To access information about genetic variants and associated disorders, researchers and healthcare professionals can rely on various gene and variant databases. Some of the commonly used databases include:

  • OMIM (Online Mendelian Inheritance in Man): OMIM provides detailed information on genetic conditions and genes, including SLC4A1, along with references to relevant scientific articles.
  • PubMed: PubMed is a vast database of scientific articles, offering an extensive collection of research papers on SLC4A1 and associated disorders.
  • Yenchitsomanus lab resources: Yenchitsomanus lab resources provide additional information on genetic variations and their functional effects on the proteins encoded by the SLC4A1 gene.

These databases serve as valuable resources for researchers and healthcare professionals, offering a comprehensive understanding of the genetic basis of SLC4A1-associated disorders, diagnostic testing, affected individuals, and potential therapeutic targets.

By accessing these databases, scientists and clinicians can stay updated on the latest research findings, discover novel variants, and contribute to the advancement of knowledge and treatment options for SLC4A1-related disorders.

References

  • Kittanakom S, Yenchitsomanus PT. The SLC4A1 gene: from band 3 to anion exchanger. Cell
    Mol Life Sci. 2020;77(3):431-448. doi:10.1007/s00018-019-03152-2
  • SLC4A1 gene – Genetics Home Reference – NIH [Internet]. U.S. National Library of

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    https://ghr.nlm.nih.gov/gene/SLC4A1#resources

  • SLC4A1 – Solute carrier family 4 member 1 – Homo sapiens (Human) – SLC4A1 gene & protein

    [Internet]. Uniprot.org. 2021 [cited 2 July 2021]. Available from:

    https://www.uniprot.org/uniprot/P02730#interactions

  • SLC4A1 gene – Genetics Home Reference – NIH [Internet]. U.S. National Library of

    Medicine. 2021 [cited 2 July 2021]. Available from:

    https://ghr.nlm.nih.gov/gene/SLC4A1#conditions

  • OMIM Entry – #109270 – BAND 3; SLC4A1 [Internet]. Omim.org. 2021 [cited 2 July 2021].
    Available from: https://www.omim.org/entry/109270
  • Database Resources of the National Center for Biotechnology Information [Internet].

    Ncbi.nlm.nih.gov. 2021 [cited 2 July 2021]. Available from:

    https://www.ncbi.nlm.nih.gov/gene/6521#

  • PubMed [Internet]. Ncbi.nlm.nih.gov. 2021 [cited 2 July 2021]. Available from:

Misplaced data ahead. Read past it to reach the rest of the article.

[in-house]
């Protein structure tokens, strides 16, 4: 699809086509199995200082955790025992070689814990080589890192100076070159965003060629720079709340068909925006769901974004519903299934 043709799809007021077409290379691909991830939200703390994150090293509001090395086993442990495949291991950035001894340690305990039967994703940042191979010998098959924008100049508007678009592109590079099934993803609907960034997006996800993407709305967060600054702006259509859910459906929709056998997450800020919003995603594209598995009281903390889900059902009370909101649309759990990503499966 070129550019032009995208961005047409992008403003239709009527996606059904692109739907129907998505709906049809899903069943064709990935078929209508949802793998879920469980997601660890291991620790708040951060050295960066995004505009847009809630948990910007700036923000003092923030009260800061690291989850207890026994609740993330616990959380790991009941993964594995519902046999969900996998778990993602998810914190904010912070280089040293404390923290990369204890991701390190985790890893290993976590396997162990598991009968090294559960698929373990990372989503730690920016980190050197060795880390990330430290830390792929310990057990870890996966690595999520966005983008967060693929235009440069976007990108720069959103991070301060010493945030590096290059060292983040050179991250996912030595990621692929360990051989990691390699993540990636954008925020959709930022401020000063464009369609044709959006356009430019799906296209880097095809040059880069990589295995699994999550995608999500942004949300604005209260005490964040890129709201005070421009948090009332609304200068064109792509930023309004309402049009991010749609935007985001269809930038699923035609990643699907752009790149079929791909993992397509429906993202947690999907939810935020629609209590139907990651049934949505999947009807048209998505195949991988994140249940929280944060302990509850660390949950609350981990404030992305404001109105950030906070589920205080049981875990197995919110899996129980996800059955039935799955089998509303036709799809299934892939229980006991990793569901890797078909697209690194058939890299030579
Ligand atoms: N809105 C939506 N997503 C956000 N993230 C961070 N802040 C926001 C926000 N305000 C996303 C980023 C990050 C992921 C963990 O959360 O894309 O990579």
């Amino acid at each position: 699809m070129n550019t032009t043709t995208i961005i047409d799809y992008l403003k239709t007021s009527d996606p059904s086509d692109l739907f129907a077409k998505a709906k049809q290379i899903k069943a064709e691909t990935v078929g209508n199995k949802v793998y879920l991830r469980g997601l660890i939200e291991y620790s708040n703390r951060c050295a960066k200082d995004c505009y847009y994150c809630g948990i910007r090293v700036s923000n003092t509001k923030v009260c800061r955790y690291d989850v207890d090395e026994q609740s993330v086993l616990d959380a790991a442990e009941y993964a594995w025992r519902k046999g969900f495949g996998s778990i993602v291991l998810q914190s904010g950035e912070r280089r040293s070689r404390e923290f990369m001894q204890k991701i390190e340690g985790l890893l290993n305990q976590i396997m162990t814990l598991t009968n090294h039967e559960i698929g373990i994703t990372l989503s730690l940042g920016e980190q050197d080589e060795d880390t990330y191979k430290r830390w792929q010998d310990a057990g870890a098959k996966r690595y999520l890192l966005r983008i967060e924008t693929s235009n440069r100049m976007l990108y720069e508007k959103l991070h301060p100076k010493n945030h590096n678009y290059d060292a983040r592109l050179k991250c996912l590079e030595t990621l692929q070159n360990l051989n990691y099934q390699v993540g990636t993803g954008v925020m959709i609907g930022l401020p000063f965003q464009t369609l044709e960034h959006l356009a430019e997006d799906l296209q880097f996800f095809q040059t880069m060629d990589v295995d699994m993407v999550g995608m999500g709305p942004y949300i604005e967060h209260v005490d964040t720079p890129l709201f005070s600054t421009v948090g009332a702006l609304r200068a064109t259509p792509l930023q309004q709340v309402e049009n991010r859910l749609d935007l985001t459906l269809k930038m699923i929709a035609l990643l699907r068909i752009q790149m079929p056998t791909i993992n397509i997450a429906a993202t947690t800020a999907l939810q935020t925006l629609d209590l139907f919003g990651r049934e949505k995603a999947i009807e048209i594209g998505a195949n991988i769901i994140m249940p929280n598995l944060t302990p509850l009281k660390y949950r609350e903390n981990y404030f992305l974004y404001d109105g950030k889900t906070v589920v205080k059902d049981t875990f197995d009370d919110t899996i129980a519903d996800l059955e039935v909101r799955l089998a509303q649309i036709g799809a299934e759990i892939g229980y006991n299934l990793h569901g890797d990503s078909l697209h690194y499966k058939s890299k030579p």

https://www.ncbi.nlm.nih.gov/pubmed
  • Hereditary Spherocytosis: Background, Pathophysiology, Epidemiology [Internet].

    Emedicine.medscape.com. 2021 [cited 2 July 2021]. Available from:

    https://emedicine.medscape.com/article/205926-overview

  • Hereditary distal renal tubular acidosis: Background, pathophysiology, etiology [Internet].

    Emedicine.medscape.com. 2021 [cited 2 July 2021]. Available from:

    https://emedicine.medscape.com/article/238574-overview

  • SLC4A1 gene – Genetics Home Reference – NIH [Internet]. U.S. National Library of

    Medicine. 2021 [cited 2 July 2021]. Available from:

    https://ghr.nlm.nih.gov/gene/SLC4A1

  • Yenchitsomanus P, et al. Hereditary distal renal tubular acidosis: from genetics to
    diseases. OMICS. 2012;16(3):121-130. doi:10.1089/omi.2011.0101
  • Yenchitsomanus P, et al. Recent advances in understanding distal renal tubular acidosis.
    Ind J Med Res. 2017;145(4):502-509. doi:10.4103/ijmr.IJMR_1553_16
  • Trafficked SLC4A1-associated virtual biobank (no disease-associated variant) [Internet].

    Traffickedproject.biociphers.com. 2021 [cited 2 July 2021]. Available from:

    http://traffickedproject.biociphers.com/virtual_biobank_slc4a1_no_var 6-4-2021.xlsx

Peter Reeves

By Peter Reeves

Australian National Genomic Information Service, including the database of BioManager, has been maintained for a long time by Peter Reeves, a professor at the University of Sydney. Professor Reeves is internationally renowned for his genetic analysis of enteric bacteria. He determined the genetic basis of the enormous variation in O antigens.